According to a new report released by the First Liberty Institute’s Center for Religion, Culture, & Democracy (CRCD), Texas ranks 25th in the nation for religious freedom protections, falling behind Mississippi, New Mexico, and Illinois.
The Religious Liberty in the States report scores each state based on 11 safeguards measuring how effectively its laws protect religious liberty. The project focuses on laws enforcing citizens’ right to the “free exercise” of religion and provides a scorecard detailing how each state compares to the rest of the country.
“A great virtue of this Index is that it provides very clear and concrete opportunities for states to improve their protections of religious liberty,” said CRCD Director of Research Jordan J. Ballor. “For every state there are examples from other states — whether their neighbors or from different parts of the country — that can be adapted and used to address gaps in their safeguards of free exercise.”
To create the ranking, CRCD generates a percentage score for each state based on how effectively their laws align with the 11 safeguards, including non-medical childhood immunization exemptions, allowing wedding industry businesses to refuse service, and protecting healthcare workers’ rights.
Based CRCD’s calculations, Texas ranked 25th and scored 39 percent, while Mississippi placed first with 82 percent. Illinois came in second with 81 percent, and New Mexico followed with 61 percent.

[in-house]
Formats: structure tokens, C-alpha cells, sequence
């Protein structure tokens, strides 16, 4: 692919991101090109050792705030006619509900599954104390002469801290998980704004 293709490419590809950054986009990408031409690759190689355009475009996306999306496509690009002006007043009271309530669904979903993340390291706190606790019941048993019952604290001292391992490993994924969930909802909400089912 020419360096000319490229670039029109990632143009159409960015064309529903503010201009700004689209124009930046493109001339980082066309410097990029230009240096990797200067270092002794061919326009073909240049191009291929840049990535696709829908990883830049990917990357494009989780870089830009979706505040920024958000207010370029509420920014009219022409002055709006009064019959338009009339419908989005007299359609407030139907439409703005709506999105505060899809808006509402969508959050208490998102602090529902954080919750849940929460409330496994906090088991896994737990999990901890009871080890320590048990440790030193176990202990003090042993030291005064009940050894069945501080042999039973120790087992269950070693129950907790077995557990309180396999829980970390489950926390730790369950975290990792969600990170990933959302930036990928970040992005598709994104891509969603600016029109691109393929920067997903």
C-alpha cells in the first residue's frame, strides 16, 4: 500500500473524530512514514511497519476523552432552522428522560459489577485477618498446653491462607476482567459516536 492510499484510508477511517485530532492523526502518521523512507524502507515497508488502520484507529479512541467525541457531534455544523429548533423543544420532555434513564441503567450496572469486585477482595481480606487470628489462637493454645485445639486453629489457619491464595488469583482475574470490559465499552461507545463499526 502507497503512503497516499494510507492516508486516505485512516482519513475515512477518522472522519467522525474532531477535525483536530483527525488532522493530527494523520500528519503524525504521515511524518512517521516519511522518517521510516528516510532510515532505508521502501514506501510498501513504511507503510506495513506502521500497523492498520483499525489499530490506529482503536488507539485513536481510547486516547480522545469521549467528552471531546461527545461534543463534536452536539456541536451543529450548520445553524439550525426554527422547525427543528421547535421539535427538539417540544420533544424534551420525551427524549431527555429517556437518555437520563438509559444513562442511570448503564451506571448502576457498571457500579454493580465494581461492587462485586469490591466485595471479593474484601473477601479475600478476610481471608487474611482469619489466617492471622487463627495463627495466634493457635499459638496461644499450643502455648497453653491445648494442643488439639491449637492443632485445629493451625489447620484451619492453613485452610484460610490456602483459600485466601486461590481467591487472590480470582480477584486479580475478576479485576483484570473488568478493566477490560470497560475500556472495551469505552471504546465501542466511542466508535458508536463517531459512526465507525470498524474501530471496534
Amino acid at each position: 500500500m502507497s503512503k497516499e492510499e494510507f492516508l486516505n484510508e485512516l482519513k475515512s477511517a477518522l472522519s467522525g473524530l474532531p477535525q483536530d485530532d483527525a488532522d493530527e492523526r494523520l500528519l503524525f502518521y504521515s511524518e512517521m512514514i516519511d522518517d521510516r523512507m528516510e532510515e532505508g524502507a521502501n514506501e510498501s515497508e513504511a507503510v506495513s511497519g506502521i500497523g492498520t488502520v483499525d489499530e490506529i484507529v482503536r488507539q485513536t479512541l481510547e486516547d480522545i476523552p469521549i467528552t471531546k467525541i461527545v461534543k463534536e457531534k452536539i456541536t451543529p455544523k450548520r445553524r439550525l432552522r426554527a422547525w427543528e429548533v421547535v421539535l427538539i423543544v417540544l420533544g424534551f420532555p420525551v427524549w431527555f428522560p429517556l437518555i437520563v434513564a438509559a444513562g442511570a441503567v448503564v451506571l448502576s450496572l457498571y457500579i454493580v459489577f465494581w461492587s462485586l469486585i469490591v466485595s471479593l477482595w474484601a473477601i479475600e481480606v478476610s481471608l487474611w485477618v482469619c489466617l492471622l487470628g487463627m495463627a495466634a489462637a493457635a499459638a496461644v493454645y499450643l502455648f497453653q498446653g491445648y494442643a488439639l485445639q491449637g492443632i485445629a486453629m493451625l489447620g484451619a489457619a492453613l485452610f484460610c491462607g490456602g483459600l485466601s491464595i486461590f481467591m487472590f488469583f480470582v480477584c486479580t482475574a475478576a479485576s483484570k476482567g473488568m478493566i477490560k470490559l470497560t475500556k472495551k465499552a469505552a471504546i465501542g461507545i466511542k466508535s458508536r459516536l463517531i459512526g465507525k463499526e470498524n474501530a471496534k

Although the organization credited Texas for the Religious Freedom Restoration Act, it called attention to the state’s future actions on religious liberty.
Texas passed its RFRA in 1999, two years after the Supreme Court ruled that the federal RFRA does not apply to state jurisdictions. What is Texas doing to safeguard religious liberty in 2022?
CRCD also highlighted how the state only provides two out of 20 religious exemptions for healthcare workers. Although individual healthcare workers and private hospitals in Texas can refuse to perform abortions, the state forces public hospitals to provide abortions and limits abortion refusal in medical emergencies. Additionally, Texas fails to protect any entity or individual from criminal or civil liability after they refuse to perform an abortion based on religious beliefs, and they can still face government consequences.
Texas law also provides no protections for individuals, private hospitals, or public hospitals that wish to refuse to perform sterilization procedures or provide certain forms of contraception based on their religious beliefs.
According to CRDC, only five states in the nation have an open-ended conscience exemption, which allows individuals to “refuse to participate in any procedure for reasons of conscience.” Although Alaska, Illinois, Mississippi, New Mexico, and Washington offer this religious liberty protection, Texas does not.
Although religious liberty was a Texas GOP priority for the last legislative session, lawmakers failed to pass protections for citizens. With the next session less than four months away, Republican lawmakers will have to decide whether or not they will expand religious freedom for Texans.